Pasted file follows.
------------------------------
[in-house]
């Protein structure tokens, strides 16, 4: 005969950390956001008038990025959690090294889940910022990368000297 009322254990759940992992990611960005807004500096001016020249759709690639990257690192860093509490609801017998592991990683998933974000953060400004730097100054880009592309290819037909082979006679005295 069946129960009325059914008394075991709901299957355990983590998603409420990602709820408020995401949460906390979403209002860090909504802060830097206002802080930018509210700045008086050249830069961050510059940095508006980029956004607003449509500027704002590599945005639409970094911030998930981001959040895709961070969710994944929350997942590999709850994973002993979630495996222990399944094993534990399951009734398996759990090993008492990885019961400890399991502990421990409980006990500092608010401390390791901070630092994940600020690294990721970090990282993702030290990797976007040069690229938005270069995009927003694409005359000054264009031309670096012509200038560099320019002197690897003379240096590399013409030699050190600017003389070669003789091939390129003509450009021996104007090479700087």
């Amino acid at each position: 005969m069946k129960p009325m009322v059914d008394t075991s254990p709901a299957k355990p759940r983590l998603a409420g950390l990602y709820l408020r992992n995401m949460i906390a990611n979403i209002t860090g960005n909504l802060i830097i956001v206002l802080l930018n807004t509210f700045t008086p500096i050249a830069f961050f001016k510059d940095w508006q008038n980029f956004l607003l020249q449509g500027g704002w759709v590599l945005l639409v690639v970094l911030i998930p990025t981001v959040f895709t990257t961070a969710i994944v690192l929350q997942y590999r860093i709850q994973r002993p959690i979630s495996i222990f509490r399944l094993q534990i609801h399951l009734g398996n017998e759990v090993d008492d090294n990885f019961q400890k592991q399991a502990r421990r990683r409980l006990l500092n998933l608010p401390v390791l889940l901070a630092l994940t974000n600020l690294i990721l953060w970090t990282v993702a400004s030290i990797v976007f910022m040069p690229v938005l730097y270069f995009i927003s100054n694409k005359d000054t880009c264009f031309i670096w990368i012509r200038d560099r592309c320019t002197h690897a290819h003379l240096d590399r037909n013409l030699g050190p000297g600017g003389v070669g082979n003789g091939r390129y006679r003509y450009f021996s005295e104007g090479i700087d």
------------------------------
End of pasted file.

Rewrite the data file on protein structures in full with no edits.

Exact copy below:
[in-house]
């Protein structure tokens, strides 16, 4: 005969950390956001008038990025959690090294889940910022990368000297 009322254990759940992992990611960005807004500096001016020249759709690639990257690192860093509490609801017998592991990683998933974000953060400004730097100054880009592309290819037909082979006679005295 069946129960009325059914008394075991709901299957355990983590998603409420990602709820408020995401949460906390979403209002860090909504802060830097206002802080930018509210700045008086050249830069961050510059940095508006980029956004607003449509500027704002590599945005639409970094911030998930981001959040895709961070969710994944929350997942590999709850994973002993979630495996222990399944094993534990399951009734398996759990090993008492990885019961400890399991502990421990409980006990500092608010401390390791901070630092994940600020690294990721970090990282993702030290990797976007040069690229938005270069995009927003694409005359000054264009031309670096012509200038560099320019002197690897003379240096590399013409030699050190600017003389070669003789091939390129003509450009021996104007090479700087």
């Amino acid at each position: 005969m069946k129960p009325m009322v059914d008394t075991s254990p709901a299957k355990p759940r983590l998603a409420g950390l990602y709820l408020r992992n995401m949460i906390a990611n979403i209002t860090g960005n909504l802060i830097i956001v206002l802080l930018n807004t509210f700045t008086p500096i050249a830069f961050f001016k510059d940095w508006q008038n980029f956004l607003l020249q449509g500027g704002w759709v590599l945005l639409v690639v970094l911030i998930p990025t981001v959040f895709t990257t961070a969710i994944v690192l929350q997942y590999r860093i709850q994973r002993p959690i979630s495996i222990f509490r399944l094993q534990i609801h399951l009734g398996n017998e759990v090993d008492d090294n990885f019961q400890k592991q399991a502990r421990r990683r409980l006990l500092n998933l608010p401390v390791l889940l901070a630092l994940t974000n600020l690294i990721l953060w970090t990282v993702a400004s030290i990797v976007f910022m040069p690229v938005l730097y270069f995009i927003s100054n694409k005359d000054t880009c264009f031309i670096w990368i012509r200038d560099r592309c320019t002197h690897a290819h003379l240096d590399r037909n013409l030699g050190p000297g600017g003389v070669g082979n003789g091939r390129y006679r003509y450009f021996s005295e104007g090479i700087d």